Some higher quality RV’s are built and sold as “four seasons”. I purchased a very good brand for this purpose. I am still working on solving a water freezing problem and I can tell you it is not the same thing as a nice warm condo. I will keep making improvements. Things like placing insulation material on the” large windows/doors and using a hair dryer to melt frost off the windows when temperatures drop. At least for me, a blanket was required to stay comfortable while sitting at the table.
When we camp in the summer most of our time is spent outdoors. Breakfast outside, hiking during day, dinner and campfire outside in the evening. It is dark at 8:30 or 9 and then we have great times at the campfire for an hour or so. Inside only late in the evening just prior to bed.
How does that compare to RV skiing? Perhaps you are back at the RV by 3 or 4. MAYBE it is warm enough to have a beer sitting in a chair outside. Soon it is dark and cold. For some, putting on a snowmobile suite could extend the outside time. For me, it gets pretty cold, pretty fast.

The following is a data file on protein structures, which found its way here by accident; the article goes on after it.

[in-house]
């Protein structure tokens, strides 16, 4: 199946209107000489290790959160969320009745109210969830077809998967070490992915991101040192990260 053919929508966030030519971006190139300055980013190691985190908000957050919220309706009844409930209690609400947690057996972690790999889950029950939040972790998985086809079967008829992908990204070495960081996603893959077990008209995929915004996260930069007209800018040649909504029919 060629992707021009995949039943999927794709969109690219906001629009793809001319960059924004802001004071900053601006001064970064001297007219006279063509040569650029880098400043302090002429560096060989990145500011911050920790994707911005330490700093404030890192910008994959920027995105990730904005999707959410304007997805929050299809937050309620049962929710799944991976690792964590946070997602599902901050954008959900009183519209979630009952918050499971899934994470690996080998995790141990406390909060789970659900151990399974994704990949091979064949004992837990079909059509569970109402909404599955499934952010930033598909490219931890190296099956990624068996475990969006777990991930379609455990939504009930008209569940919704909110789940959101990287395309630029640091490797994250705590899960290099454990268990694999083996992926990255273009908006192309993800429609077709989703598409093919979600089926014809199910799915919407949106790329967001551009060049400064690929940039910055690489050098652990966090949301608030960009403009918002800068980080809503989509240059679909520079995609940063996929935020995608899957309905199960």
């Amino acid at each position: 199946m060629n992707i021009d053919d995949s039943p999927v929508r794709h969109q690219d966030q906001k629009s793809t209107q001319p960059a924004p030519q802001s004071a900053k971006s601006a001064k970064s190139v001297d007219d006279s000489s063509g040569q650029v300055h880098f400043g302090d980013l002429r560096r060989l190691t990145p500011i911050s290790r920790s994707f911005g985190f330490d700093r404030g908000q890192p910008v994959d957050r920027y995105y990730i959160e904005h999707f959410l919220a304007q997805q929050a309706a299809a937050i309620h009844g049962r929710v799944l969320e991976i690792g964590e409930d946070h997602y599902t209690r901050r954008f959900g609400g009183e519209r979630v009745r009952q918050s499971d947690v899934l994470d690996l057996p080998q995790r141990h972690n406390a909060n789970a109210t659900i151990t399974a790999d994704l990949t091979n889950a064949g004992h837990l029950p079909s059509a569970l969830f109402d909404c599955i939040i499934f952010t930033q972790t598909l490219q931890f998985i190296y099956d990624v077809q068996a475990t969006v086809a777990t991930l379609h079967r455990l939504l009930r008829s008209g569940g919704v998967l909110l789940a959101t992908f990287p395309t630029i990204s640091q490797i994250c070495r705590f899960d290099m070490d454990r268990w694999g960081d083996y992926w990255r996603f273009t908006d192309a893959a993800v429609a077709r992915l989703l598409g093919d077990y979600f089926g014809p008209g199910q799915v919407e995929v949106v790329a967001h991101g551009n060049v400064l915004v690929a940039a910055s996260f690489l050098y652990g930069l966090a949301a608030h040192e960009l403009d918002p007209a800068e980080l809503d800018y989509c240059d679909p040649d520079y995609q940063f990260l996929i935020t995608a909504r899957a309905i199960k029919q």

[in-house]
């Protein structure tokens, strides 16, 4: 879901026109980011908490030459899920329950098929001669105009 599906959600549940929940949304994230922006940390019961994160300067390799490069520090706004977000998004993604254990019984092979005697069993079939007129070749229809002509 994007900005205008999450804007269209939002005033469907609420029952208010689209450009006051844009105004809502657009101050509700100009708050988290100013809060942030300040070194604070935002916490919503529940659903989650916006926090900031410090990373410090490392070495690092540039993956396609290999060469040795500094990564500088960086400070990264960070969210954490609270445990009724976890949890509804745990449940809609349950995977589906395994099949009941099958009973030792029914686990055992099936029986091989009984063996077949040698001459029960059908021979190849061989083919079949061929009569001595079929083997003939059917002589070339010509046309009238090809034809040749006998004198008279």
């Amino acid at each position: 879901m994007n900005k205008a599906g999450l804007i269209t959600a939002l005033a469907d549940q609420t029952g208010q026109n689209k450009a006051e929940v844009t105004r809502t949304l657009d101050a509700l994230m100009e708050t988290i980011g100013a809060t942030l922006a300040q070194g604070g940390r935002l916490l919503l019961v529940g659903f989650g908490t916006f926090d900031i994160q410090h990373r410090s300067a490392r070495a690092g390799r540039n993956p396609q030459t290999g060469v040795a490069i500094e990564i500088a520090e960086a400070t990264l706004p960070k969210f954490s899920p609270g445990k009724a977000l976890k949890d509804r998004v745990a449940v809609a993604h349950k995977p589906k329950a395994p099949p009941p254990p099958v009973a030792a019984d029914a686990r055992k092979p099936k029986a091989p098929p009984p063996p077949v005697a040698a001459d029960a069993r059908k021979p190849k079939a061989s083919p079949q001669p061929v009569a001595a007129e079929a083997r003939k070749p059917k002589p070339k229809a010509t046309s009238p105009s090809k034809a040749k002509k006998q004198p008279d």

Now I am in a little camper at 4 or 5 pm. Of course next season I hope going out to a restaurant provides a nice break. For this COVID season it was “cabin fever” baby!
For this trip I decided to be COVID safe and not have anyone in the camper with me at any time except my son. (Took a small risk there.) My thinking was that next season I could have a buddy with me at various times.
Our camper is 27 feet, larger than most I saw at ski areas. Even at 27 feet, it is a small space. There is not a bedroom or den anyone can escape to. It is too cold to sit outside. We were sitting around a small table 5-6 hours a night. It works ok for my son and I but it gets a bit creepy after several days, even for us.